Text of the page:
New Report Identifies Resources, Barriers for Detroit Small Businesses Seeking Capital

Money Alone Not Enough to Ensure Small Business Success, Report Says

 

Detroit, Mich. (13 February 2019)– A decade removed from the Great Recession, a new report identifies sources of capital available to new and established small business entrepreneurs in Detroit, Hamtramck, and Highland Park, along with potential strategies to help them more successfully access the capital they need to grow their businesses.

 

The full Capital Accessreport, which was commissioned by the New Economy Initiative (NEI) and JP Morgan Chase,is available online HERE.

 

The Capital Access report was authored by the Eckblad Group, a woman-owned consulting firm that has worked with community development financial institutions (CDFIs) to create microloan programs that support underserved business owners. The report makes three key observations about the accessibility of small business capital in Detroit:

 

  • It is essential that local capital providers take a collaborative, ecosystem approach to ensure that the right type of capital is available to underserved entrepreneurs at the right times.
  • Underserved entrepreneurs need support building financial and small business management skills, navigating the capital ecosystem, and building trust in systems that were not originally built for them.
  • Coordination at all levels of the small business support ecosystem—from neighborhood organizations to banks—is needed to address structural issues faced by underserved entrepreneurs.

 

The report is accompanied by a new resource for small businesses, the Capital Readiness Checklist, also available online HERE. A worktable of neighborhood business advocates operating across Detroit, Hamtramck, and Highland Park designed the checklist, which serves as an assessment tool to help entrepreneurs learn the “5 Cs of Creditworthiness” and determine their readiness for loan capital. The checklist has been translated and printed in four languages: English, Spanish, Arabic, and Bangla.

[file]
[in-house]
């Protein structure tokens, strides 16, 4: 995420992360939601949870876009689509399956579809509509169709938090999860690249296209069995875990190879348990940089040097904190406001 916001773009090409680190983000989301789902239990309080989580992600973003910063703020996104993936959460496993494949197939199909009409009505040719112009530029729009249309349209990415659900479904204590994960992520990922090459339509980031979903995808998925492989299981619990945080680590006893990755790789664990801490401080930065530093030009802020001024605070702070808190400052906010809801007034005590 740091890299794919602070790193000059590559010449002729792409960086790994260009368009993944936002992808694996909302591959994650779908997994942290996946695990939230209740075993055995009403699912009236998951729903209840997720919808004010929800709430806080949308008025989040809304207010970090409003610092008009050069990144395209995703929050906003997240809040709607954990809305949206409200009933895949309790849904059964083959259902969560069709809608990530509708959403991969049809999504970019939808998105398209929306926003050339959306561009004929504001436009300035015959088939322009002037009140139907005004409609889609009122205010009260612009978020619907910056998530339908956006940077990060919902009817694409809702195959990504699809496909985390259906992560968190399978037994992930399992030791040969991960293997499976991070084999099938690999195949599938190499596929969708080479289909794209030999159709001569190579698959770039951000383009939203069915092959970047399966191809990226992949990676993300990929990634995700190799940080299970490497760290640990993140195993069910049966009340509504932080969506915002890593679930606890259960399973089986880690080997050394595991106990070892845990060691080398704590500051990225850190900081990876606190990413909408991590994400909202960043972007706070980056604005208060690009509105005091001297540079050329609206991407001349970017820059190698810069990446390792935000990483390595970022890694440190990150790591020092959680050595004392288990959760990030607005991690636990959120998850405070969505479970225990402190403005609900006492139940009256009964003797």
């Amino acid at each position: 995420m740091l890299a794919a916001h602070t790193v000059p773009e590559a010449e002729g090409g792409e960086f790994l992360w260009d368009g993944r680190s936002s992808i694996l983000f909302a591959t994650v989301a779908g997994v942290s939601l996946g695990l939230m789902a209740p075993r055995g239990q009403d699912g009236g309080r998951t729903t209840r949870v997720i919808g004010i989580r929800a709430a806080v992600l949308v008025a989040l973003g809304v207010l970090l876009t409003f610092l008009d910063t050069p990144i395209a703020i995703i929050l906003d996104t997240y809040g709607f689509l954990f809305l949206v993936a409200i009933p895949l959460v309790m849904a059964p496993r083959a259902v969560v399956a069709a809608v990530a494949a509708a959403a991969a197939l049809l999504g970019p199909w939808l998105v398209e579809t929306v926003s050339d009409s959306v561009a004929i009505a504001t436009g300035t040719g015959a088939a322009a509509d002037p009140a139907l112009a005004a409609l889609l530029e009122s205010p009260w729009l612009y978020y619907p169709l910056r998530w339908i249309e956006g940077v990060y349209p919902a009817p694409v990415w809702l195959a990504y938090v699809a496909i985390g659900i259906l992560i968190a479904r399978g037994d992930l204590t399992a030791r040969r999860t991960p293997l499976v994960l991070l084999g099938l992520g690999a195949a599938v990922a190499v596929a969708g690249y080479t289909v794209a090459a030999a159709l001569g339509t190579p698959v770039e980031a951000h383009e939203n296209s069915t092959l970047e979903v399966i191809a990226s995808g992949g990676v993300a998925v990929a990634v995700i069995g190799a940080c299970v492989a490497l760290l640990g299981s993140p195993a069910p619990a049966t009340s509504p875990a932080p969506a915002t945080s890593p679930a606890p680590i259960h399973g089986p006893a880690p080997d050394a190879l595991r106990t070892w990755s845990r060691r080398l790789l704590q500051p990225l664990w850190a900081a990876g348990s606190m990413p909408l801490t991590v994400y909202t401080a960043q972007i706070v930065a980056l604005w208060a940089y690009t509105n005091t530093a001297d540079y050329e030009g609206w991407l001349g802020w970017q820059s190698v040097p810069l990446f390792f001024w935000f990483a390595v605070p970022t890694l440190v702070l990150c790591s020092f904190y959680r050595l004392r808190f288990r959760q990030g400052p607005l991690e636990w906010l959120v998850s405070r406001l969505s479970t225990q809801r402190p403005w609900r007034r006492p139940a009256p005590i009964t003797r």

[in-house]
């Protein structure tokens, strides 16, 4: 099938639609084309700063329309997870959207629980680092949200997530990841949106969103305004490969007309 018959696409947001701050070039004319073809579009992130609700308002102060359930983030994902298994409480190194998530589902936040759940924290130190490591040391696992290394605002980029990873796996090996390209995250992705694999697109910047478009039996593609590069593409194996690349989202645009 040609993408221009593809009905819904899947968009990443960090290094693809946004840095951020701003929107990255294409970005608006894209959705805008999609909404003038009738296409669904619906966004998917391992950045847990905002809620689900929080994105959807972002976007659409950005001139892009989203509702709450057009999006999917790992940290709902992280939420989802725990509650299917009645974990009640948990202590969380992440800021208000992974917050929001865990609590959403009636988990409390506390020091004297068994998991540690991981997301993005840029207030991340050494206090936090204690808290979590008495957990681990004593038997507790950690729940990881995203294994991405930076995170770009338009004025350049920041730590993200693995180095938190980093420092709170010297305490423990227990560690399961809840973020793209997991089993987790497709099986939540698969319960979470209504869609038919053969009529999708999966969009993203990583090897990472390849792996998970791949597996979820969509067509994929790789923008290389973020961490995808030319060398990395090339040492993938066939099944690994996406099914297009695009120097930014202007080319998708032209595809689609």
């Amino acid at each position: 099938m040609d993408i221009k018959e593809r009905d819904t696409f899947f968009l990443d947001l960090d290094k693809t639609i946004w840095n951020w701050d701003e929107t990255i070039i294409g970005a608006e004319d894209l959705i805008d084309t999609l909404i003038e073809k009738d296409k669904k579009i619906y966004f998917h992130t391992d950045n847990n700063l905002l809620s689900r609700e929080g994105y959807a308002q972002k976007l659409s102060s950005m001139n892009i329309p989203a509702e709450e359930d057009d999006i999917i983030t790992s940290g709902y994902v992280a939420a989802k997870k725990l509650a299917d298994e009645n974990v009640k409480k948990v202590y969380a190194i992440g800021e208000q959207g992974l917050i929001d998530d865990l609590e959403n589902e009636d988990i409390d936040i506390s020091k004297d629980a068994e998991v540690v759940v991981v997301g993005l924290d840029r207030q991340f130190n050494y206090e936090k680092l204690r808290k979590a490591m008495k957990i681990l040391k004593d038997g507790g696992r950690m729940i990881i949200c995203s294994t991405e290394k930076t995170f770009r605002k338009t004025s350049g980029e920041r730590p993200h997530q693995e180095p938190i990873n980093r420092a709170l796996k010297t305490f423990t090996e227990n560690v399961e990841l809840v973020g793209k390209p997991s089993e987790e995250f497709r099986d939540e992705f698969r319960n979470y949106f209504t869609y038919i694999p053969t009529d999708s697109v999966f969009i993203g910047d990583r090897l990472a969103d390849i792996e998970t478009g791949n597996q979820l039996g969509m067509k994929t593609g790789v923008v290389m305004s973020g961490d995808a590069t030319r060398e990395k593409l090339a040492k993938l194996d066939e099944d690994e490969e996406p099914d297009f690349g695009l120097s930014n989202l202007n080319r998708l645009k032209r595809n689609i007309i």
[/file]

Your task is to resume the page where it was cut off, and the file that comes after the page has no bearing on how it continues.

“Detroit is a trailblazer among its peers in addressing the challenges of historically underserved entrepreneurs, but there are still gaps in the continuum of capital that small businesses need to start, grow, and thrive,” said Barbara Eckblad, principal of the Eckblad Group. “The Capital Accessreport gives a snapshot of the state of the continuum today, and the products, tools, and policies needed to make that continuum available and accessible to all members of the community.”

 

“The New Economy Initiative’s work has been increasingly focused on building businesses from and of our community by investing in strong support systems for local entrepreneurs,” said Don Jones, NEI’s associate director. “The Capital Accessreport gives us a picture of what is needed to ensure that all entrepreneurs can access the right resources at the right time to grow their businesses.”

 

In 2018, the Eckblad Group researched the sources and availability of capital for new and existing small businesses operating in Detroit, Hamtramck, and Highland Park. The authors also conducted dozens of interviews with entrepreneurs, private- and social-sector financial institution leaders, and representatives of relevant community organizations to explore perceptions of capital availability for entrepreneurs, particularly those that are underserved.